Kwing the Real analytically and critically approaches two themes central to John Hick's thought: the cognitivity of religions and religious pluralism. Hick's early attempts to conceive that which can count as a verifying eschatological experience led him to call for a Copernican revolution in theology. In response to criticism that this call aroused, Hick developed a theory of religious pluralism, based on a reading of Kant, that he calls the pluralistic hypothesis.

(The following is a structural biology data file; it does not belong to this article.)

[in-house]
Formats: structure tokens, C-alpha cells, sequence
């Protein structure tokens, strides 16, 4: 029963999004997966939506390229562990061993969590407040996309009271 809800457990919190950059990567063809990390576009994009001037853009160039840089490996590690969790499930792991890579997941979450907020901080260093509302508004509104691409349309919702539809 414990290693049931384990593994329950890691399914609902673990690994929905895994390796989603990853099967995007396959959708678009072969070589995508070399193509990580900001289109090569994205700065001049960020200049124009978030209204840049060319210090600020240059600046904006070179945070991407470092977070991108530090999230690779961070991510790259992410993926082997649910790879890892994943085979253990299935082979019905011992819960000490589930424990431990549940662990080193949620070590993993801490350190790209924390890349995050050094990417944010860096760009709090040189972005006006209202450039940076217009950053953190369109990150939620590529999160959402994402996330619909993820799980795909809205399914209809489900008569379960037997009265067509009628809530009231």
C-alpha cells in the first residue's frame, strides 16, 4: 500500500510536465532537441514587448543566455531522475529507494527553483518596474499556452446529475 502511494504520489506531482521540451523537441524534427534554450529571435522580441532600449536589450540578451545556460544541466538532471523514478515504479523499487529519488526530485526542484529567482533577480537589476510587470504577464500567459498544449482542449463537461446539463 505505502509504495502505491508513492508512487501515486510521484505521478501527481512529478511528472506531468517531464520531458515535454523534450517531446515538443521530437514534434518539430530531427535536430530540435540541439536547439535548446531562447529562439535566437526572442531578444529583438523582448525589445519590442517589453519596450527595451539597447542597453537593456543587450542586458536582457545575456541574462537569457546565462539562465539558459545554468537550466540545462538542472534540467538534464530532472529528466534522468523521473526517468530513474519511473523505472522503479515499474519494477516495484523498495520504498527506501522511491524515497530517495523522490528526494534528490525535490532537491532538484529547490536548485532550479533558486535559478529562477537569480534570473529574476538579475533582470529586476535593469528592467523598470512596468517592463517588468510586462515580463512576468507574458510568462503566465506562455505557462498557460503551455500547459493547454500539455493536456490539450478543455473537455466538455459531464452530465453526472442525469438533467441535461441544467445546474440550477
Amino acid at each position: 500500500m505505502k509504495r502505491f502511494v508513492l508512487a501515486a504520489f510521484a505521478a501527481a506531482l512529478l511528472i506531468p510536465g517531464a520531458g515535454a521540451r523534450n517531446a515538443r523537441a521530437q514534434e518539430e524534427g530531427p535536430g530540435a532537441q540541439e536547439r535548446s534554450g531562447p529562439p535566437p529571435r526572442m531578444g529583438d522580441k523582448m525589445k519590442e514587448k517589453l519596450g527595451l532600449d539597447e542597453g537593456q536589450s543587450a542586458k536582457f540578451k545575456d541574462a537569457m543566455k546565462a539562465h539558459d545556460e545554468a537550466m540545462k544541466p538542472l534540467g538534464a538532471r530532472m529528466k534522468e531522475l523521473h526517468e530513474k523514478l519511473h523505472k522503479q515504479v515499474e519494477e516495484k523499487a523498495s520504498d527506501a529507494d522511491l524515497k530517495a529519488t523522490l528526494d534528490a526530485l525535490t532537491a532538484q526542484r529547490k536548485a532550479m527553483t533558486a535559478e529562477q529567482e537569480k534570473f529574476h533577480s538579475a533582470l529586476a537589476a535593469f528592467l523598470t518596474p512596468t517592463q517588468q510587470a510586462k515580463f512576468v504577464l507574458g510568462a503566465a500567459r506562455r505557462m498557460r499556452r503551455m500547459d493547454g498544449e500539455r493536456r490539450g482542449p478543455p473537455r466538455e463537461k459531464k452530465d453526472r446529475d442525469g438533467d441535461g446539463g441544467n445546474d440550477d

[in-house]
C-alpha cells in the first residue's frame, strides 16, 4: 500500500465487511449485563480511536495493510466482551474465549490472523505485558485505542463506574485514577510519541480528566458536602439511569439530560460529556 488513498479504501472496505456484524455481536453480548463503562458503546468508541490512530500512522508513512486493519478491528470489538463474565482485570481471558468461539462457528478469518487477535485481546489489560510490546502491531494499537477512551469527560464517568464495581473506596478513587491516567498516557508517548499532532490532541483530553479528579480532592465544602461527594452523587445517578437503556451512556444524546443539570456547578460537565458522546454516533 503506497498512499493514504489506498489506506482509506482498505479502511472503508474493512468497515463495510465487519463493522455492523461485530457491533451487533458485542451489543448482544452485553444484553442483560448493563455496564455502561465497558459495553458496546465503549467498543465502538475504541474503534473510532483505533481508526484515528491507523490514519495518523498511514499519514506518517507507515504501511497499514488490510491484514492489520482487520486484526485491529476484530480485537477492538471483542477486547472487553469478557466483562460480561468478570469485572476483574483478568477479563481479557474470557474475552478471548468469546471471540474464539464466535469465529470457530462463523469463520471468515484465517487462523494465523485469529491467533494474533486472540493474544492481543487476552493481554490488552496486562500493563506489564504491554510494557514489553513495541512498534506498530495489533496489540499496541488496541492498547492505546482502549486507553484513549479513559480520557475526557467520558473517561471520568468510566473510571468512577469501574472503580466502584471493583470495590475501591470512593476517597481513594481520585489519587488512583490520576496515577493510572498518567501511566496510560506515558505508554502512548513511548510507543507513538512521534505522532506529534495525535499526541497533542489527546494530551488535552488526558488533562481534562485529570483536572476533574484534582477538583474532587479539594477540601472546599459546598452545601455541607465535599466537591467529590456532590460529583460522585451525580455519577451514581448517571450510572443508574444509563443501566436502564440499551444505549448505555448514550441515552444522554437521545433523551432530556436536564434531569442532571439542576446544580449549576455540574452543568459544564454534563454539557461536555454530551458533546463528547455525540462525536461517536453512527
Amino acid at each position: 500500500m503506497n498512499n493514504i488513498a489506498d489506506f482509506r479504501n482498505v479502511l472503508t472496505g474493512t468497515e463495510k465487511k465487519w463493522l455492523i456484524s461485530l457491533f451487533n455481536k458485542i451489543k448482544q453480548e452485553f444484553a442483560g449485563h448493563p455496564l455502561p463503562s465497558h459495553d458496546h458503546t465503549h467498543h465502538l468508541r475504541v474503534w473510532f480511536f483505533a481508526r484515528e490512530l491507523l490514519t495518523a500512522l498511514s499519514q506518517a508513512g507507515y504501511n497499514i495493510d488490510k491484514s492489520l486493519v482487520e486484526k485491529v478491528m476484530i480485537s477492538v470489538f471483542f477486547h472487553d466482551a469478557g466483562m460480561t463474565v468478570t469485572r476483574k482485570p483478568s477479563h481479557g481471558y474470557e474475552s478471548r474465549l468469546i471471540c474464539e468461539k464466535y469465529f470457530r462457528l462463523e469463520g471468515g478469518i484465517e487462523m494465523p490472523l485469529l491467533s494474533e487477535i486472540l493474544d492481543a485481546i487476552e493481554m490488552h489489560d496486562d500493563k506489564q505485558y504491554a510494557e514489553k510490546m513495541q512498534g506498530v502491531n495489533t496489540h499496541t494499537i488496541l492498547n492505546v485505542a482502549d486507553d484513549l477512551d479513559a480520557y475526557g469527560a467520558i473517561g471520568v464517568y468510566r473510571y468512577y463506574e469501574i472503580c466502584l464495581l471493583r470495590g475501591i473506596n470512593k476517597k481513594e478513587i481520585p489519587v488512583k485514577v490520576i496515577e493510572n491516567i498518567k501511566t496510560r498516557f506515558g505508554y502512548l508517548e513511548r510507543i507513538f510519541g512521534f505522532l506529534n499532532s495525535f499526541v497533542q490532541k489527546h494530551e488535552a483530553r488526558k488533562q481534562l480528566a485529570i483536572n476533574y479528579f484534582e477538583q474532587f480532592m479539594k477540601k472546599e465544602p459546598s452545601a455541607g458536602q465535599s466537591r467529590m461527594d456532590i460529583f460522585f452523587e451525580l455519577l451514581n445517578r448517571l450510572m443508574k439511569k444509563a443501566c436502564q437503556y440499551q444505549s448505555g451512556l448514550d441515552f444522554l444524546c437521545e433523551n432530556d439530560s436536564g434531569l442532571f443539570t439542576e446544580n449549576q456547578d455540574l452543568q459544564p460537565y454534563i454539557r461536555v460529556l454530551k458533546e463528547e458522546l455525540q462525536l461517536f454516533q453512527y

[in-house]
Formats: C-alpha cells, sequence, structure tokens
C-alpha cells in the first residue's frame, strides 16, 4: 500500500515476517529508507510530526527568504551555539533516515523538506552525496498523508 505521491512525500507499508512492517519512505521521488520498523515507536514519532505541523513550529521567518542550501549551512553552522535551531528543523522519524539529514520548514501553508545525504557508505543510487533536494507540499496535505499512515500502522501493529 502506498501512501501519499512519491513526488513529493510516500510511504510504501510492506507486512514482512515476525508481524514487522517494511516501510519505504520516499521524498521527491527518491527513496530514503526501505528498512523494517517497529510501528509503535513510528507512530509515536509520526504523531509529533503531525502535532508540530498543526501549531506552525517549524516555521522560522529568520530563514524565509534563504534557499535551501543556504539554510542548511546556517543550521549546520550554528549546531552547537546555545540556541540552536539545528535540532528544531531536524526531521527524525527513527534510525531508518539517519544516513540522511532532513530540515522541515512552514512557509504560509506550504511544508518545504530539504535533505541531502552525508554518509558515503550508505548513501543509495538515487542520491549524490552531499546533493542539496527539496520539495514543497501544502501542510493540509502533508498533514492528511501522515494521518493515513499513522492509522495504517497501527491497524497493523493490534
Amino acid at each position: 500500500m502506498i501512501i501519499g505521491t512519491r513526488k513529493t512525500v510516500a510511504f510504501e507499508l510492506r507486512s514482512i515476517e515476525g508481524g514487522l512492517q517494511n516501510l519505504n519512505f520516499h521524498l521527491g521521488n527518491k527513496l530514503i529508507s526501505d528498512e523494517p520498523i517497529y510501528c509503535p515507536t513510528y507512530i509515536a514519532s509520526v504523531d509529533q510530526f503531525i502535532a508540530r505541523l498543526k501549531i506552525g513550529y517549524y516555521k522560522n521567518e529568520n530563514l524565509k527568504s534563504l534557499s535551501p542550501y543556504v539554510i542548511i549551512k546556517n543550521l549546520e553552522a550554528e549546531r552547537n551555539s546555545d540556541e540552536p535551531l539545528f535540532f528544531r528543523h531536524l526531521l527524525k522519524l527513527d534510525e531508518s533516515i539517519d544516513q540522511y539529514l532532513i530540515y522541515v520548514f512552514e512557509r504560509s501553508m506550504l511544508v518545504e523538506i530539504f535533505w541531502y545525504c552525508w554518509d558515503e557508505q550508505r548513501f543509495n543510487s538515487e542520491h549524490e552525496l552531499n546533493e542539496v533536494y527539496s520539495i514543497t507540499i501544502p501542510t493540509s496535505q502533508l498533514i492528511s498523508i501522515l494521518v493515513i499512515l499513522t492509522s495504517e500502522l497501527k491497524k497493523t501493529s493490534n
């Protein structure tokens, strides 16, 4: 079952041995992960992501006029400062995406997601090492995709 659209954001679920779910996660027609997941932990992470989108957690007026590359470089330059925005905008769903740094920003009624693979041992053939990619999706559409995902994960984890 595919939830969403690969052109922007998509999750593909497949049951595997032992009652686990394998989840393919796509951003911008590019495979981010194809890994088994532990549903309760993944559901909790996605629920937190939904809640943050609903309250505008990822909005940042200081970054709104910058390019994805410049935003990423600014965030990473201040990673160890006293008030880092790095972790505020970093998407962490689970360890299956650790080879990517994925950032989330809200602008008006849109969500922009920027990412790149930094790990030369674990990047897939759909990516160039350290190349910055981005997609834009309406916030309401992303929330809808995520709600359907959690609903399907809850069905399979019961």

The Author: Kenneth Rose holds a B.A. in Philosophy from Ohio State University, an M.Div. from Harvard Divinity School, and an M.A. and a Ph.D. in the Study of Religion from Harvard University. He was a resident for seven years at the Center for the Study of World Religions at Harvard University. He is assistant professor of Philosophy and Religious Studies at Christopher Newport University in Newport News, Virginia.